FORTUNE — Yahoo’s $1.1 billion acquisition of Tumblr looks like an expensive and misguided attempt by chief executive Marissa Mayer to somehow make the Web 1.0 company “cool” again. Instead of innovating her way out of the mediocre corner of the Internet in which Yahoo currently resides, the former Google executive has instead decided to take the company’s debit card and go on a shopping spree, snapping up 10 companies in less than a year on the job. Tumblr is by far the most expensive bauble she has picked up so far and could prove a dud over the long term given its questionable content, much of which is “NSFA” — Not Safe For Advertisers.
When Mayer took the helm at Yahoo (YHOO) last year, investors were ecstatic. The company had been on a listless voyage over the previous decade as it struggled to move from awkward adolescence into adulthood. Ms. Mayer’s appointment gave investors hope that Yahoo could somehow be pulled back from the brink of technological irrelevance. She was seen as a bright star equipped with the magic Google (GOOG) touch that would, hopefully, help restore Yahoo’s rusty search engine as well as the hodgepodge of companies it acquired over the years.
Mayer’s star power is undeniable. Yahoo’s stock is now up around 70% since her appointment to the top job in July of last year. This is despite the fact that Yahoo’s core earnings have remained relatively flat and that it has continued to lose ground in search, moving from a 13% market share last summer to around an 11% share in the first quarter of this year, according to data from comScore (SCOR). Much of the company’s earnings per share growth in the past year has come from stock buybacks, paying less in taxes and cost-cutting measures instituted by its former management team.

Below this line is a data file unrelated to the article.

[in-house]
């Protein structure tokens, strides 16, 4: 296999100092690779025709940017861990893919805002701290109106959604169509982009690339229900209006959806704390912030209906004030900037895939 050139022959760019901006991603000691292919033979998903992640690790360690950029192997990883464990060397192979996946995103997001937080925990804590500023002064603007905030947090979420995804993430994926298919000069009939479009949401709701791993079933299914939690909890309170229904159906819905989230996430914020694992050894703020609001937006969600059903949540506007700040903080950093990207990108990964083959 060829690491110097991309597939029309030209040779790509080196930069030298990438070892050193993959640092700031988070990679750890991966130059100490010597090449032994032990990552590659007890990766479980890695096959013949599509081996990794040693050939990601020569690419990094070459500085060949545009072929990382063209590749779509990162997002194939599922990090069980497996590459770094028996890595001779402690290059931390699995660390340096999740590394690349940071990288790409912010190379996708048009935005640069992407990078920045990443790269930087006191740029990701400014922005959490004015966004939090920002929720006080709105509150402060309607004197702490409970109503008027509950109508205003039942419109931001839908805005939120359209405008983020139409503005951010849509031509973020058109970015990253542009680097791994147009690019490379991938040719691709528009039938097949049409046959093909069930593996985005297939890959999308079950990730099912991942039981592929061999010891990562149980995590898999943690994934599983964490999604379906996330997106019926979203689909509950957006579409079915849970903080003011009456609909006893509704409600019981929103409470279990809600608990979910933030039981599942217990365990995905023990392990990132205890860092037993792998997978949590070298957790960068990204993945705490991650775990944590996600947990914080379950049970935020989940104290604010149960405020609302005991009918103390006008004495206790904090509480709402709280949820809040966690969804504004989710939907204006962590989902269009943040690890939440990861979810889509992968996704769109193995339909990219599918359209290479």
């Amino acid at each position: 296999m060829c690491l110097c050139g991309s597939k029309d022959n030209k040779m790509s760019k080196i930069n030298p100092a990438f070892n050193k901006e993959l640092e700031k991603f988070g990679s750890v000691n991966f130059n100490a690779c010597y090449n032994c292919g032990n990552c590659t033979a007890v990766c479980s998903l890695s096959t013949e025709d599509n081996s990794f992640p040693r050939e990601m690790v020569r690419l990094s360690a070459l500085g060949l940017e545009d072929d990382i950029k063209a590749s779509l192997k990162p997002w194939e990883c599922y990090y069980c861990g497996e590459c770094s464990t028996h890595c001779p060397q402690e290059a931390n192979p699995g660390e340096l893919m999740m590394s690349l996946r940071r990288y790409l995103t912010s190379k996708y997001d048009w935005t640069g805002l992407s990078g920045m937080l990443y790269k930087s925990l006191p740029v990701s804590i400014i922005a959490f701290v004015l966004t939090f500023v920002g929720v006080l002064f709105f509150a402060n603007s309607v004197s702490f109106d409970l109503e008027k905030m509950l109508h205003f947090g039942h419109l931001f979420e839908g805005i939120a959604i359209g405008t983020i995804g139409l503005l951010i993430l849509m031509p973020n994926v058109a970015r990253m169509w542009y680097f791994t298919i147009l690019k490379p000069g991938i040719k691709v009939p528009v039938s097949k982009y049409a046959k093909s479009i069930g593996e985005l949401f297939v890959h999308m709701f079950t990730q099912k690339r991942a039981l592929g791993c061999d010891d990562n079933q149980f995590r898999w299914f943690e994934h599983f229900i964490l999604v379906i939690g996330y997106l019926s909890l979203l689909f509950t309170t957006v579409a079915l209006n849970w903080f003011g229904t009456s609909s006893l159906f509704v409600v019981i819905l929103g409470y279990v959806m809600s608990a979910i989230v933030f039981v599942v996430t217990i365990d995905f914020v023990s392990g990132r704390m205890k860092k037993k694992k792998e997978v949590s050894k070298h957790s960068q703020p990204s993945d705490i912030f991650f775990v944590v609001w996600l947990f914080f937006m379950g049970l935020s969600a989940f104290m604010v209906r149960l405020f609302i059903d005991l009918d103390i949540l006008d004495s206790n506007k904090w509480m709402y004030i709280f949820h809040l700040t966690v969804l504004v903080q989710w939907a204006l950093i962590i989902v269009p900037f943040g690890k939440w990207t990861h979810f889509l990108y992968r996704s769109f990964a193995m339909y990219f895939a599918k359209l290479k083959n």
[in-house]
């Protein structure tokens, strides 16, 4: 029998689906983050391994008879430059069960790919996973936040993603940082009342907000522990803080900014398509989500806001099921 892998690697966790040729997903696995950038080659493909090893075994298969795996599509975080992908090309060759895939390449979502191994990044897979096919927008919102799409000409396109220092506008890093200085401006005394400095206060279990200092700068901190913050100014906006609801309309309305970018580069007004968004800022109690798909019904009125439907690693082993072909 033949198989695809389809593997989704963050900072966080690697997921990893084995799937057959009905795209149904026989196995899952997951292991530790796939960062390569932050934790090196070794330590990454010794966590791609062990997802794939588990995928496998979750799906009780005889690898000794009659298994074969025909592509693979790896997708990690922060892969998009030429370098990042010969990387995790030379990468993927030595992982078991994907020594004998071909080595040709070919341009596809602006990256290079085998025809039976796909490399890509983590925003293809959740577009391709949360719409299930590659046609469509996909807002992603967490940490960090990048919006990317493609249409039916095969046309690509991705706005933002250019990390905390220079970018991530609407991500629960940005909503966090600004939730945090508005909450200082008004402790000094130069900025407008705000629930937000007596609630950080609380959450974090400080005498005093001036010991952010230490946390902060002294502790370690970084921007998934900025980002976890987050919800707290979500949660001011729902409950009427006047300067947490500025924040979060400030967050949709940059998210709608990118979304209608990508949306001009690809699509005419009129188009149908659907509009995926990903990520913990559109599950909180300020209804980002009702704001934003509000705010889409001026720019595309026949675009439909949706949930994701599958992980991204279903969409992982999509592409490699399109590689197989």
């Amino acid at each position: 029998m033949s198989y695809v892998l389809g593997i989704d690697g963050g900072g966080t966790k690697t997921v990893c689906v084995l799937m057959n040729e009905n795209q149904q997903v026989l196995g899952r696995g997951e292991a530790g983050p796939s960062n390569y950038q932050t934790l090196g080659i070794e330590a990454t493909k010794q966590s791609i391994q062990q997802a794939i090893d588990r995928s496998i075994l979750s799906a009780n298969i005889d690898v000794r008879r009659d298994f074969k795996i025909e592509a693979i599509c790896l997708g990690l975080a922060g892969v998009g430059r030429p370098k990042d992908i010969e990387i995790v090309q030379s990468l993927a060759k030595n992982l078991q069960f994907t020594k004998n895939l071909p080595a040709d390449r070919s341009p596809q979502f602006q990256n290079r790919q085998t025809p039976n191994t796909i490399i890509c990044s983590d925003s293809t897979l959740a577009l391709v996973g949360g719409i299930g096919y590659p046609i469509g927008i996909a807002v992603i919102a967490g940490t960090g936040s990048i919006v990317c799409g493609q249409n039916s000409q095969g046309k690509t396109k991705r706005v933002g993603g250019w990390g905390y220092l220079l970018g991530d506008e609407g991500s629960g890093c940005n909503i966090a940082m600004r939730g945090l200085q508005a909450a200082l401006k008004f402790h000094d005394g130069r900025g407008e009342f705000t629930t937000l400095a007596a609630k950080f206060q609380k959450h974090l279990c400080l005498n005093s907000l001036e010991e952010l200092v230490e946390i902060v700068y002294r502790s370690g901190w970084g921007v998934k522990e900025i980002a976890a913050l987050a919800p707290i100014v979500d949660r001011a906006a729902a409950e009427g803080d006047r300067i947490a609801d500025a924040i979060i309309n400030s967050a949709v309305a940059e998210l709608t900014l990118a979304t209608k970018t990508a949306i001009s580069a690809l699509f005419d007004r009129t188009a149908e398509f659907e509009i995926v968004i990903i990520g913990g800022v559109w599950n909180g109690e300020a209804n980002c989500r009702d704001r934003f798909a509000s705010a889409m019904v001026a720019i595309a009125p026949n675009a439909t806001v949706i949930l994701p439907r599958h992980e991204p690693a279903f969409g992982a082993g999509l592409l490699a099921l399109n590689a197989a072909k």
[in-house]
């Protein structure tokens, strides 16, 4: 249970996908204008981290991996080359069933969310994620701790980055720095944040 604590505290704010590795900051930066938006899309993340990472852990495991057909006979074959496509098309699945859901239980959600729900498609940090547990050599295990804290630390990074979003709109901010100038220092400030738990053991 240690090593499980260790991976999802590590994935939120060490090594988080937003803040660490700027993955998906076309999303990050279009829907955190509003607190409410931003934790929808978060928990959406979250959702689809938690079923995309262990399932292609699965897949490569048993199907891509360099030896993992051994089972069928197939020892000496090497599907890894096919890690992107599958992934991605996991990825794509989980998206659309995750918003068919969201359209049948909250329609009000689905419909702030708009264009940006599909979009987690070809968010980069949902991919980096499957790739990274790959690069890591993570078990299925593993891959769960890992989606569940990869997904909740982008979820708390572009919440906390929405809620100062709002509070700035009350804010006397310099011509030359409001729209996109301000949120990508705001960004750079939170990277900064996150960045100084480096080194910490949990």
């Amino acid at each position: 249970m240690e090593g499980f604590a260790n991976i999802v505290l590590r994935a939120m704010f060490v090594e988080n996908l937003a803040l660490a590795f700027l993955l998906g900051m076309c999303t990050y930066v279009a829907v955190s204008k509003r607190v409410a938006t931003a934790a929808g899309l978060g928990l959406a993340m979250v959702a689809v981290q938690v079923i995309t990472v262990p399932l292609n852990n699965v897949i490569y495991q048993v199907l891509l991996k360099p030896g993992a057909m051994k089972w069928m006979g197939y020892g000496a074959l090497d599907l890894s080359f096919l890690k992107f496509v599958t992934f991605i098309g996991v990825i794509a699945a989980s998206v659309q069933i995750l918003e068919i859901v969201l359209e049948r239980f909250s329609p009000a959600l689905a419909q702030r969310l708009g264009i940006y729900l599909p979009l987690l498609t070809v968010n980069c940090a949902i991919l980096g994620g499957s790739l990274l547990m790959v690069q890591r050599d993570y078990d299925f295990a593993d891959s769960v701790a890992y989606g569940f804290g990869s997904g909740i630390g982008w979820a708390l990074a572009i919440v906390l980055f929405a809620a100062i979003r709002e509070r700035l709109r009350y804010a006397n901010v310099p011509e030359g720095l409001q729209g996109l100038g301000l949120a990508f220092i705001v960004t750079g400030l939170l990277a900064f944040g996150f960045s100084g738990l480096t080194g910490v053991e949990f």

Most of Yahoo’s value derives from its two core Asian assets, Yahoo Japan and the Chinese internet bazaar, Alibaba (much of which the company sold off last fall to pay for a big stock buyback). After slaughtering the Alibaba cow to give a lavish feast to its starved shareholders, Yahoo needs desperately to replenish its earnings. Mayer rightly believes that Yahoo should be doing more to expand its presence on the mobile web. Studies show people are increasingly turning to their phones and tablets to access the web instead of the traditional desktop or laptop. Mobile web advertising spending in the U.S. is expected to explode to around $4 billion this year, up 72% from last year, according to eMarketer.
So far, Mayer has snapped up 10 mobile-centric app companies in the past year, paying a few million dollars for each of them. While mobile is the way of the future, the company’s approach has faults — namely, backlash. For example, dolling out $30 million in cash for Summly — an iPhone app made by a teenager that has no revenue — was greeted by Silicon Valley with derision.
Now comes Tumblr. At $1.1 billion, it makes Yahoo’s other purchases look like rounding errors. For those who aren’t teenagers, fashionistas, tech geeks, or porn aficionados Tumblr is a “microblogging” site where anyone can post pretty much anything they want. But Tumblr is more than just a big web hosting blog site, like Google’s Blogger — it has a true community of core users who spend hours upon hours reading, posting gifs (moving pictures), and “reblogging” each other’s posts to their own personal Tumblrs. It’s easy to set up, has a clean interface, a young user base, a hoodie-sporting founder, a decent mobile presence, and lots of “sharing” — the perfect Web 2.0 brew. It also has scant revenue, unrealistic revenue goals of $100 million this year (it made around $12 million last year), and a management team that thinks advertising sucks.